There may be snow on the ground and an extreme chill in the air, but that just makes it more important to start dreaming about summer. You know, for your sanity. The Recreational Vehicle Dealers Association of Alberta (RVDA) is helping to bring summertime reveries a bit closer to reality at its annual Alberta RV shows in Calgary (January 30 to February 2) and Edmonton (February 6 to 9), where prospective and experienced Happy Campers alike can check out the latest trends in trailer-based travel.
We asked Dean Goerzen, operations manager at Go RV and president of the board of directors for RVDA of Alberta, about the upcoming shows and how RVs are continuing to evolve for 2020 and beyond.
What can visitors expect to see at the shows?
Both showcase the RVs that are sold by dealers in the area. In Calgary, a dozen dealers will have more than 300 of the latest travel trailers, fifth wheels, motorhomes and more. And in Edmonton there will be 15 dealers with just over 500 units on display. Aside from the actual RVs, we’ll also have numerous small vendors showcasing everything from campsites and fishing-lodge vacations to various RV-related accessories—things like hitches, solar panels and even mattresses.
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There will also be face painting, balloon animals, musical performances and other family-friendly things to see and do. And at both shows there will be giveaways for a grand prize of a $2,500 AMA gift card, plus other daily draws.
What are some of the trends in RVs that dealers will be showing off?
One of the biggest trends that we’re seeing has to do with technology. Everything in a trailer used to be controlled by a switch or a knob. Now we’re seeing a move toward Bluetooth and Wi-Fi connectivity. Just as in today’s “smart homes”, many standard trailers can now be outfitted so that the electronic components, such as lights and awnings, can be controlled with a single app on your phone.
We’re also seeing a lot of millennials getting interested in RVing, because it’s a relatively affordable and very flexible way to travel and explore. One of the nice things about RVing is that you can set your own destination. You can go an hour from your house or across the country. You can use it as much as you want, but aside from gas and campsite fees, increased use doesn’t come with greater cost. And so there is also a bit of a trend toward smaller and lighter trailers that are not only less expensive to purchase, but they can be towed by SUVs—because obviously not everyone owns a pickup truck.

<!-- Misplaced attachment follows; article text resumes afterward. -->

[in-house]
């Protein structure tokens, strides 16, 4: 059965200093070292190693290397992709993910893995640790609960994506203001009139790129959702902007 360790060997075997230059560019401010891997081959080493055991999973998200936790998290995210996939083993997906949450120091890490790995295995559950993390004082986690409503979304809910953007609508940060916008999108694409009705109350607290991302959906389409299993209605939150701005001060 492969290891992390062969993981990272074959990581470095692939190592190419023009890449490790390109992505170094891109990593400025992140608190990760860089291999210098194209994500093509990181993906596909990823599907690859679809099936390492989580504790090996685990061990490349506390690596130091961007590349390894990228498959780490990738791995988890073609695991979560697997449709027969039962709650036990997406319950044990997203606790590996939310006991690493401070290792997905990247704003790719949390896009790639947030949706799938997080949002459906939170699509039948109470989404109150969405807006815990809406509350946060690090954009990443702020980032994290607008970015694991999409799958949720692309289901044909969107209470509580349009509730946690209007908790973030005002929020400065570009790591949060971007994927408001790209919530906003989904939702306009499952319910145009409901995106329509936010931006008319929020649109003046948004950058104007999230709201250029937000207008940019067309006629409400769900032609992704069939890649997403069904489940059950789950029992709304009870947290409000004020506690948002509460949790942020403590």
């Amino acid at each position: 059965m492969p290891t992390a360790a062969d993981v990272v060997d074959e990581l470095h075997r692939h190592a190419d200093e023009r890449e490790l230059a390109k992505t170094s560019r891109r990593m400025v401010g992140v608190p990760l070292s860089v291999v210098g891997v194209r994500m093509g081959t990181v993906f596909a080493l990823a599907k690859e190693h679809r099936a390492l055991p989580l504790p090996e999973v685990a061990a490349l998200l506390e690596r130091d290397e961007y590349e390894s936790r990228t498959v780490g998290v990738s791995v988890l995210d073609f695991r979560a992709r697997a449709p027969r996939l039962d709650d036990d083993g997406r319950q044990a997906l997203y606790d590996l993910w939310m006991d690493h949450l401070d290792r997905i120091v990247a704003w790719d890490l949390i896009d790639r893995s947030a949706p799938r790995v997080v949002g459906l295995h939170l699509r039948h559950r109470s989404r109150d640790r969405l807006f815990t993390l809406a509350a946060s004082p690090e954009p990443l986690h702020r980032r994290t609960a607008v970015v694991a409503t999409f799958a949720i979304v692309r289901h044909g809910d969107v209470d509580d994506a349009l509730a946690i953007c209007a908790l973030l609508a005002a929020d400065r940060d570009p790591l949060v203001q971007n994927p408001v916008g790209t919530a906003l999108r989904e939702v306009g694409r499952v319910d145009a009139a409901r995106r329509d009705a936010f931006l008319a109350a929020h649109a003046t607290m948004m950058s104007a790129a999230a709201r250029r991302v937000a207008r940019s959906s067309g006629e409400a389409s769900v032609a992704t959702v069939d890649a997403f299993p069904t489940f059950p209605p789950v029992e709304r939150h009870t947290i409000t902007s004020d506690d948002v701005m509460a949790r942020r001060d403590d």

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Do you have any tips for prospective RV buyers?
The most important thing is to have a sense of what your needs are: What kind of towing vehicle do you have? How many people do you need to accommodate? How often do you expect to use it? When you know the answers to those sorts of questions, communicate them with the sales rep you’re talking to so that he or she can recommend a RV that’s going to work best for you—based on technical factors like the weight of the unit, as well as things like the overall layout of the interior and how much storage is built in.
And once someone gets an RV, where should they take it?
Banff and Jasper are obviously big highlights for RVers—even if you’ve already been as a tent camper or day-tripper. But also in Alberta there are also a lot of summer music festivals and other outdoor events that have overnight options for campers and RVers.